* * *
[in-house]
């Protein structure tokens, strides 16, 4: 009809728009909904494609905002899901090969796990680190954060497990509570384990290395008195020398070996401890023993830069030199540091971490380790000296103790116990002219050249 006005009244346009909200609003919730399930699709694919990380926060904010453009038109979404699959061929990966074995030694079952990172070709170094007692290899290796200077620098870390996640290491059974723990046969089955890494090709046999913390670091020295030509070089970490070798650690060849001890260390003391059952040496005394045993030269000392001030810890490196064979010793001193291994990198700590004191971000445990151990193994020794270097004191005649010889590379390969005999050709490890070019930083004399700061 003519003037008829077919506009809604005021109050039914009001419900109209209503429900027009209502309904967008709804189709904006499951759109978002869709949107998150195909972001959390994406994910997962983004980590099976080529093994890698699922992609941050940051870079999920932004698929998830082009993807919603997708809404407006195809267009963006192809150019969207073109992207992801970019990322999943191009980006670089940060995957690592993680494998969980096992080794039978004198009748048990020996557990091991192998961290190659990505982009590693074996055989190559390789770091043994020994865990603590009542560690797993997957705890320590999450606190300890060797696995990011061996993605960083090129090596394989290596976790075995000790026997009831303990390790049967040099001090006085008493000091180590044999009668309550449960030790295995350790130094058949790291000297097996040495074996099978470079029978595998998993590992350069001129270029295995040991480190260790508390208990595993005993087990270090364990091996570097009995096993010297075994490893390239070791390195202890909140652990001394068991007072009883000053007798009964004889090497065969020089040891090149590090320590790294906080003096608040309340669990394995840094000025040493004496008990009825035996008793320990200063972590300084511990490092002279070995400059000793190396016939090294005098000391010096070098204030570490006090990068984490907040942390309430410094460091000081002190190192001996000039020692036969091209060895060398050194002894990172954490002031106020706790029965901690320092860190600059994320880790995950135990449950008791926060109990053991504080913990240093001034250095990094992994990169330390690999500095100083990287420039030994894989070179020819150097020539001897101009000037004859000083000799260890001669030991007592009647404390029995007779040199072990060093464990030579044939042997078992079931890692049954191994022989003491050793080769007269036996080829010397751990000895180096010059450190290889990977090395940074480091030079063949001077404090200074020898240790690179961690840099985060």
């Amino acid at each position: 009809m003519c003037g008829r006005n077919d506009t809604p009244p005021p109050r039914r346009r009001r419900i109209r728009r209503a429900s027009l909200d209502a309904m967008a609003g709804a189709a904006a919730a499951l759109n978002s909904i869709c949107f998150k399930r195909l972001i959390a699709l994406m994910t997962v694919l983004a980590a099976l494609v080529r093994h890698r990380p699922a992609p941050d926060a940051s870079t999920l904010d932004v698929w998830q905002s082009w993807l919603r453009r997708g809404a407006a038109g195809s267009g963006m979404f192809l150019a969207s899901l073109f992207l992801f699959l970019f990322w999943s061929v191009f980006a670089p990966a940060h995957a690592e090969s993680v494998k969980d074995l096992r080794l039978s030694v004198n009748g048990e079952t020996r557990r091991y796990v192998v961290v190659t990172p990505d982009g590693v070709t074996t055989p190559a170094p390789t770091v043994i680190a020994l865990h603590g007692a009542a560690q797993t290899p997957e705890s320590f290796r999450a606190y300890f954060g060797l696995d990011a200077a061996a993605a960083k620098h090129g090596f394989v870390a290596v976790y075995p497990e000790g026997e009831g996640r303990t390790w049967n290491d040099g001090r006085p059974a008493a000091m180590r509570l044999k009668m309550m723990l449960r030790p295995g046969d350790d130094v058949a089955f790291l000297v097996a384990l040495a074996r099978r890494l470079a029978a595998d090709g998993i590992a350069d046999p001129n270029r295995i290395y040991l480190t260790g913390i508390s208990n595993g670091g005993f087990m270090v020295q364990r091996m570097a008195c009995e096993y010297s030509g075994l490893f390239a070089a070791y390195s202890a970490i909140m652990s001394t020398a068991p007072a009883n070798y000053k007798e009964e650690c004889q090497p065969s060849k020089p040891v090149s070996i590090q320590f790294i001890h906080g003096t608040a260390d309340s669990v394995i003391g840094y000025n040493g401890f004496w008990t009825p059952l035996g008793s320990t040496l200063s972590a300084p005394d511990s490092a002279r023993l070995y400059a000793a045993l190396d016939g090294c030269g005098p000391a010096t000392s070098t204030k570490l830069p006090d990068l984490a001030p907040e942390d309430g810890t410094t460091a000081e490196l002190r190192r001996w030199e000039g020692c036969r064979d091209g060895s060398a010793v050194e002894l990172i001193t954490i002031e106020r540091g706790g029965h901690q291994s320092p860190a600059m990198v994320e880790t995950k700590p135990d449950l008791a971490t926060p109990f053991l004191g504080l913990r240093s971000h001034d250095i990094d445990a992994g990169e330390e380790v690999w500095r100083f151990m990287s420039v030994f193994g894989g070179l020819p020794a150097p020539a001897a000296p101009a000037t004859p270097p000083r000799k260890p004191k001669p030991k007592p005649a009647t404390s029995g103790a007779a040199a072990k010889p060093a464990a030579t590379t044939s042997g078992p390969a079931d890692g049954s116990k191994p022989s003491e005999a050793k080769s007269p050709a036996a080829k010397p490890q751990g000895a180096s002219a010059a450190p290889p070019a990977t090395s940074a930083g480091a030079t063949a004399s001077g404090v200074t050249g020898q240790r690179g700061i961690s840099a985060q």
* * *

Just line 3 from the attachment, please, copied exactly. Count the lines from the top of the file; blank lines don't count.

């Amino acid at each position: 009809m003519c003037g008829r006005n077919d506009t809604p009244p005021p109050r039914r346009r009001r419900i109209r728009r209503a429900s027009l909200d209502a309904m967008a609003g709804a189709a904006a919730a499951l759109n978002s909904i869709c949107f998150k399930r195909l972001i959390a699709l994406m994910t997962v694919l983004a980590a099976l494609v080529r093994h890698r990380p699922a992609p941050d926060a940051s870079t999920l904010d932004v698929w998830q905002s082009w993807l919603r453009r997708g809404a407006a038109g195809s267009g963006m979404f192809l150019a969207s899901l073109f992207l992801f699959l970019f990322w999943s061929v191009f980006a670089p990966a940060h995957a690592e090969s993680v494998k969980d074995l096992r080794l039978s030694v004198n009748g048990e079952t020996r557990r091991y796990v192998v961290v190659t990172p990505d982009g590693v070709t074996t055989p190559a170094p390789t770091v043994i680190a020994l865990h603590g007692a009542a560690q797993t290899p997957e705890s320590f290796r999450a606190y300890f954060g060797l696995d990011a200077a061996a993605a960083k620098h090129g090596f394989v870390a290596v976790y075995p497990e000790g026997e009831g996640r303990t390790w049967n290491d040099g001090r006085p059974a008493a000091m180590r509570l044999k009668m309550m723990l449960r030790p295995g046969d350790d130094v058949a089955f790291l000297v097996a384990l040495a074996r099978r890494l470079a029978a595998d090709g998993i590992a350069d046999p001129n270029r295995i290395y040991l480190t260790g913390i508390s208990n595993g670091g005993f087990m270090v020295q364990r091996m570097a008195c009995e096993y010297s030509g075994l490893f390239a070089a070791y390195s202890a970490i909140m652990s001394t020398a068991p007072a009883n070798y000053k007798e009964e650690c004889q090497p065969s060849k020089p040891v090149s070996i590090q320590f790294i001890h906080g003096t608040a260390d309340s669990v394995i003391g840094y000025n040493g401890f004496w008990t009825p059952l035996g008793s320990t040496l200063s972590a300084p005394d511990s490092a002279r023993l070995y400059a000793a045993l190396d016939g090294c030269g005098p000391a010096t000392s070098t204030k570490l830069p006090d990068l984490a001030p907040e942390d309430g810890t410094t460091a000081e490196l002190r190192r001996w030199e000039g020692c036969r064979d091209g060895s060398a010793v050194e002894l990172i001193t954490i002031e106020r540091g706790g029965h901690q291994s320092p860190a600059m990198v994320e880790t995950k700590p135990d449950l008791a971490t926060p109990f053991l004191g504080l913990r240093s971000h001034d250095i990094d445990a992994g990169e330390e380790v690999w500095r100083f151990m990287s420039v030994f193994g894989g070179l020819p020794a150097p020539a001897a000296p101009a000037t004859p270097p000083r000799k260890p004191k001669p030991k007592p005649a009647t404390s029995g103790a007779a040199a072990k010889p060093a464990a030579t590379t044939s042997g078992p390969a079931d890692g049954s116990k191994p022989s003491e005999a050793k080769s007269p050709a036996a080829k010397p490890q751990g000895a180096s002219a010059a450190p290889p070019a990977t090395s940074a930083g480091a030079t063949a004399s001077g404090v200074t050249g020898q240790r690179g700061i961690s840099a985060q």